There’s no question that the use of distributed energy resources (DER) has hit the mainstream. For example, there’s a predicted 400% increase worldwide in renewable energy use by 2040, including DER like wind and solar. To handle this increase, utilities must prepare to better integrate additional DER into their networks. This will rely strongly on modernizing the grid, optimizing network planning, maximizing the use of distributed generation, and creating an overall plan for improvement, including increasing the use of smart and connected tools and adopting advanced software and analytics.
What do we mean, DER?
Our definition of Distributed Energy Resources includes a variety of supply-side and demand-side resources connected to the distribution network:
· Distributed generators (renewable or back-up, CHP) typically up to 10 MW
· Controllable (or flexible) loads, used for Demand Response
· Distributed energy storage (electrical and thermal)
Electric vehicles, which are both loads and storage units, are also part of the DER family.
Flexibility – the extent to which a power system can modify electricity production or consumption in response to variability – will play an important role in managing the influx of DER. By harnessing demand-side flexibility, utilities deliver high value on both sides of the meter as well as allowing better monitoring and dispatch of a large quantity of DER. Greater flexibility makes renewable integration easier because it optimizes grid asset use to maintain balance between supply and loads, manage network congestion, and defer network reinforcement capex. DER’s flexibility is maximized using tools that bring more control and detect potential problems based on calculated current and forecasted load and generation. Flexibility is dependent on an automated, digitized electrical distribution system that reduces network downtime, improves operational management and cost effectiveness, and allows for more efficient electricity distribution.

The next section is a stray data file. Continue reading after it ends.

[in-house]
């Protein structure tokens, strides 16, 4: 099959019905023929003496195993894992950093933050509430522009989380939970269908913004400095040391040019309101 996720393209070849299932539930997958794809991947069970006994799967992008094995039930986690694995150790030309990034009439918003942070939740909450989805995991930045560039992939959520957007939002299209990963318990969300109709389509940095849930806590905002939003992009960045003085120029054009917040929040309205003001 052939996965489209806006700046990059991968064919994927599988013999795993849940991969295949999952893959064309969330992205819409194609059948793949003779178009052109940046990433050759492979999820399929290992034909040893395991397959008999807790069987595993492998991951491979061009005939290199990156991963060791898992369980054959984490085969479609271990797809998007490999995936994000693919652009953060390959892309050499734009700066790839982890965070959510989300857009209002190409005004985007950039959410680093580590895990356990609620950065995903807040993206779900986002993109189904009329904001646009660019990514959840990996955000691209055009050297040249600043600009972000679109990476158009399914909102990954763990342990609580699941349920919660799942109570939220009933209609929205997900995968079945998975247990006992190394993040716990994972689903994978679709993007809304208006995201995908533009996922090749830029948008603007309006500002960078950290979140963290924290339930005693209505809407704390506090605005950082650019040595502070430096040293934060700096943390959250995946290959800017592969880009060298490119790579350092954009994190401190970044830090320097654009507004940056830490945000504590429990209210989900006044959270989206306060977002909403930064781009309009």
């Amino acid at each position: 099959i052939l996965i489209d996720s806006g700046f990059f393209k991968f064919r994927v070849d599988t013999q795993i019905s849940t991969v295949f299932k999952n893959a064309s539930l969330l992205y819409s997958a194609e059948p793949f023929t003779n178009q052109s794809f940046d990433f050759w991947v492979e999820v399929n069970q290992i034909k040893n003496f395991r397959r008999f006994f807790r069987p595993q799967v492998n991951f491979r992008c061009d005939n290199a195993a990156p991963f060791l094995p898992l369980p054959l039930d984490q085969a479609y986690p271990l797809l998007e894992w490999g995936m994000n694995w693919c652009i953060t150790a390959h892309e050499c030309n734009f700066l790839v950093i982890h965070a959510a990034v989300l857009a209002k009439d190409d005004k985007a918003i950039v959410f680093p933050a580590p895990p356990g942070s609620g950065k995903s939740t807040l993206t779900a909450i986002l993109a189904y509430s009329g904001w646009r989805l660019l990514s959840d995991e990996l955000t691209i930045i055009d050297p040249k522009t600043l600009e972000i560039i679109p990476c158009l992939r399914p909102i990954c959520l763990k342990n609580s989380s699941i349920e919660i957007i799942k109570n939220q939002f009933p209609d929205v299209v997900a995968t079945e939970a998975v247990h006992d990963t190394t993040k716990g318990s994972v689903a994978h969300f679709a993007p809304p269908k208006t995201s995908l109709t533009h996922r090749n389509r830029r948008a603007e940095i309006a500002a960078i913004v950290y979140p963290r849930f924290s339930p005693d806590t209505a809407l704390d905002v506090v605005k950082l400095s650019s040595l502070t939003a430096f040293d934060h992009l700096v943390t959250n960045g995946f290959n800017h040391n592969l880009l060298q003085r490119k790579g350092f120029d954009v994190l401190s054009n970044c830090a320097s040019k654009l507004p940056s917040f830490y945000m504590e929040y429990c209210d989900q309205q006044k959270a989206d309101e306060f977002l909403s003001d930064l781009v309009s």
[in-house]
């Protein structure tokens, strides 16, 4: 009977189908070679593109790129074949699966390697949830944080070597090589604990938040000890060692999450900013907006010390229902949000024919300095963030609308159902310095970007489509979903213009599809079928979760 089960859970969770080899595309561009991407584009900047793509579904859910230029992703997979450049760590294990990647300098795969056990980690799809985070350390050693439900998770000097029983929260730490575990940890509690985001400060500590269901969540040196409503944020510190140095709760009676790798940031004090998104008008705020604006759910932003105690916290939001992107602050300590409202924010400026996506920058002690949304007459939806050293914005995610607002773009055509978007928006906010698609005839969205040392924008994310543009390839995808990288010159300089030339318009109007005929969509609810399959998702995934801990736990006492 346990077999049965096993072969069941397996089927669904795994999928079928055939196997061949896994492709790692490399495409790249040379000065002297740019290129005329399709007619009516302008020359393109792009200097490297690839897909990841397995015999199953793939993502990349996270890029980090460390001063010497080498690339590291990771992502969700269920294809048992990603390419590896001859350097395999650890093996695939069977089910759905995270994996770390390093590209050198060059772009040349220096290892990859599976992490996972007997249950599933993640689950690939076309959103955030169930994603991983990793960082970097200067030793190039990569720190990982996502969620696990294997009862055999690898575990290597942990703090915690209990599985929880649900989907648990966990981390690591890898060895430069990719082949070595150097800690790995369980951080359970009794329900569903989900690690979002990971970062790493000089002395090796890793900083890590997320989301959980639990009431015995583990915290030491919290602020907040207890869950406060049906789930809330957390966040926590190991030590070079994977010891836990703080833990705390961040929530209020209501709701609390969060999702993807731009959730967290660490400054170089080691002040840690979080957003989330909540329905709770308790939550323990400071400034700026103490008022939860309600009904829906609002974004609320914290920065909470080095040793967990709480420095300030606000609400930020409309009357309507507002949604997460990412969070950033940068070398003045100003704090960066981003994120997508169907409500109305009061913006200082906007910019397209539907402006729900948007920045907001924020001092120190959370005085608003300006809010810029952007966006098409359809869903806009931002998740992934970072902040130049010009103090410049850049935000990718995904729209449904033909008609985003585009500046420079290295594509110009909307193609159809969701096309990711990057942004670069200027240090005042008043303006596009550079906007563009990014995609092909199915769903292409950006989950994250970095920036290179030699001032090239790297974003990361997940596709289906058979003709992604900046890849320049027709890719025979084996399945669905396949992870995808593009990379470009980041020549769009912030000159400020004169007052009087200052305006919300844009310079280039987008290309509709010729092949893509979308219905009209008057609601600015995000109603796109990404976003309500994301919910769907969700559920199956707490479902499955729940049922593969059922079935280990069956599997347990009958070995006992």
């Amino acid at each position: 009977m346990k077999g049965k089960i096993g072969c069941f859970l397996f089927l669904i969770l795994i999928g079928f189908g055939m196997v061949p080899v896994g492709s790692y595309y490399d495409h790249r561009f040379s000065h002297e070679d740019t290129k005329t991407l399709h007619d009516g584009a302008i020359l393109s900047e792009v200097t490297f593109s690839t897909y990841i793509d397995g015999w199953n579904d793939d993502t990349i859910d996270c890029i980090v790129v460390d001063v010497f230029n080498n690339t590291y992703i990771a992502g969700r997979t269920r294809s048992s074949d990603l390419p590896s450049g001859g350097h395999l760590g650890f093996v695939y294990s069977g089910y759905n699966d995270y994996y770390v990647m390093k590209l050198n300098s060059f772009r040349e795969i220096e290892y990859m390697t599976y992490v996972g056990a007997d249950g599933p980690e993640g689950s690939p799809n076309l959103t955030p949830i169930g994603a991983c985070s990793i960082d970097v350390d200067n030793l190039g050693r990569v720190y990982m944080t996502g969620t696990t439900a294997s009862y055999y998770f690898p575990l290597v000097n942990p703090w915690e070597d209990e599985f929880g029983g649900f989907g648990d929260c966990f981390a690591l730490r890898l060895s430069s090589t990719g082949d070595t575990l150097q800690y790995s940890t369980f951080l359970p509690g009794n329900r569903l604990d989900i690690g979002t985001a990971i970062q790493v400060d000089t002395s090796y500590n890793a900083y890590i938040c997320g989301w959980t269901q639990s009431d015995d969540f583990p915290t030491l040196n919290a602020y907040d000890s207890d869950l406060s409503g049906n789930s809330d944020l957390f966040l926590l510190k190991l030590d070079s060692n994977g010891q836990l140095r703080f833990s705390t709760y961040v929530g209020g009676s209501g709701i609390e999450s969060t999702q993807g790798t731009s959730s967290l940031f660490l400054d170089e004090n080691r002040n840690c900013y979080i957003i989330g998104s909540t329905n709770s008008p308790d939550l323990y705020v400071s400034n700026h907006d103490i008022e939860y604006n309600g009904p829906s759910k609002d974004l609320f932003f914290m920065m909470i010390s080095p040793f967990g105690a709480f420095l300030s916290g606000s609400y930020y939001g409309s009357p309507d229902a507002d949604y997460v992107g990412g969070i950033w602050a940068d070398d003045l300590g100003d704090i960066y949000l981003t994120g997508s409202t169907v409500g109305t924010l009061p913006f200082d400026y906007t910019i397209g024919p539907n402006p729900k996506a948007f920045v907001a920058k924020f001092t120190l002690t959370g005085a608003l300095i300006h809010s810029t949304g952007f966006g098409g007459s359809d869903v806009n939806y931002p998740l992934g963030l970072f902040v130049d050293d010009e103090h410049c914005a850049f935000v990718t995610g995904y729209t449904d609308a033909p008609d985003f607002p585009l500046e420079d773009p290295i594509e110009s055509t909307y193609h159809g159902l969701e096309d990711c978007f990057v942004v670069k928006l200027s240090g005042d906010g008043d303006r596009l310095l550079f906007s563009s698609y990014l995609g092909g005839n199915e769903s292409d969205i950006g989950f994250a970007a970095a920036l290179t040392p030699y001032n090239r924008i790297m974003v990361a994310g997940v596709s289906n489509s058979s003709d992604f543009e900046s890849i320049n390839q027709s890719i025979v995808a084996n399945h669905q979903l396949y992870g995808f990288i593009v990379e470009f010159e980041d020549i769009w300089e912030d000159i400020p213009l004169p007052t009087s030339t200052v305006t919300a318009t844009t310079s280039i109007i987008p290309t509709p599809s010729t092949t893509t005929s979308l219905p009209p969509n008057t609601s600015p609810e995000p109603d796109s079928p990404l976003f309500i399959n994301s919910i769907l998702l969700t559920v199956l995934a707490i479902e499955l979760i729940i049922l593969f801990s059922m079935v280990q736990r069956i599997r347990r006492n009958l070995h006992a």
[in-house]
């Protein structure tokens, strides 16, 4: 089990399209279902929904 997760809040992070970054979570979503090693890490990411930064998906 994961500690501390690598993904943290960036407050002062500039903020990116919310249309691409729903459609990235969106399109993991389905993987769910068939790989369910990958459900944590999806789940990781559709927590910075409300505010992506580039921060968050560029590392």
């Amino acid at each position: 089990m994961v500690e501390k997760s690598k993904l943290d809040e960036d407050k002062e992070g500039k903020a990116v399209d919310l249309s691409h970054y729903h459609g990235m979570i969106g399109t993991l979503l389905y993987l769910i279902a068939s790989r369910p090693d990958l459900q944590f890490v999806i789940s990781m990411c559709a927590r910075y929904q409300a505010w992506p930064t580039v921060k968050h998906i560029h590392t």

More than 120 countries have set a goal of increasing their renewable energy use. While renewables can be centralized or distributed, several countries are already nearing 100% renewable power, using primarily hydropower, wind, geothermal, and solar. In addition, municipalities and corporations are cranking up their DER investments to meet sustainability goals.
The Best-prepared Utilities Will be Rewarded
Utilities that focus on increasing DER integration and better controlling and optimizing its use will be the biggest winners.
The rewards of better DER integration include:
- Financial: Utilities can now introduce financial parameters into their simulation models to make the most of their existing network. In addition, by optimizing network planning, utilities can integrate DER at the lowest cost by identifying grid areas under constraint. DER integration that leverages flexibility resources, such as storage and demand-side flexibility, is a cost-effective alternative to grid expansion because it allows utilities to identify the most cost-effective scenarios and postpone capital investments.
- Environmental: Distributed generation like wind and solar does not release harmful emissions and reduces the need for electricity generation from fossil fuel-fired plants. Technology that manages DER also improves energy efficiency across the entire distribution network. Not only does increasing DER use improves sustainability, it also helps utilities and customers meet carbon reduction targets. Many companies have set environmental, social, and governance (ESG) goals to improve sustainability, such as increasing the share of renewable energy they use. For example, businesses purchased a record amount of clean energy in 2020.
- Satisfied end users: Customers, both residential and business, want more control over their energy consumption and production. For example, customers want the ability to produce their own energy and manage their energy behavior.
Most Wanted: Automated Grid Operations that Keep the Balance No Matter What
Ensuring grid stability when using renewables of a variable nature, like solar and wind, has always been one of utilities’ biggest DER concerns. Now, though, energy variability can be balanced using flexible distribution and automated grid operations. This has taken the complexity out of balancing energy supply and demand and lets utilities optimally control and maintain balance between generation and load, even when DER is variable and coming from multiple sources.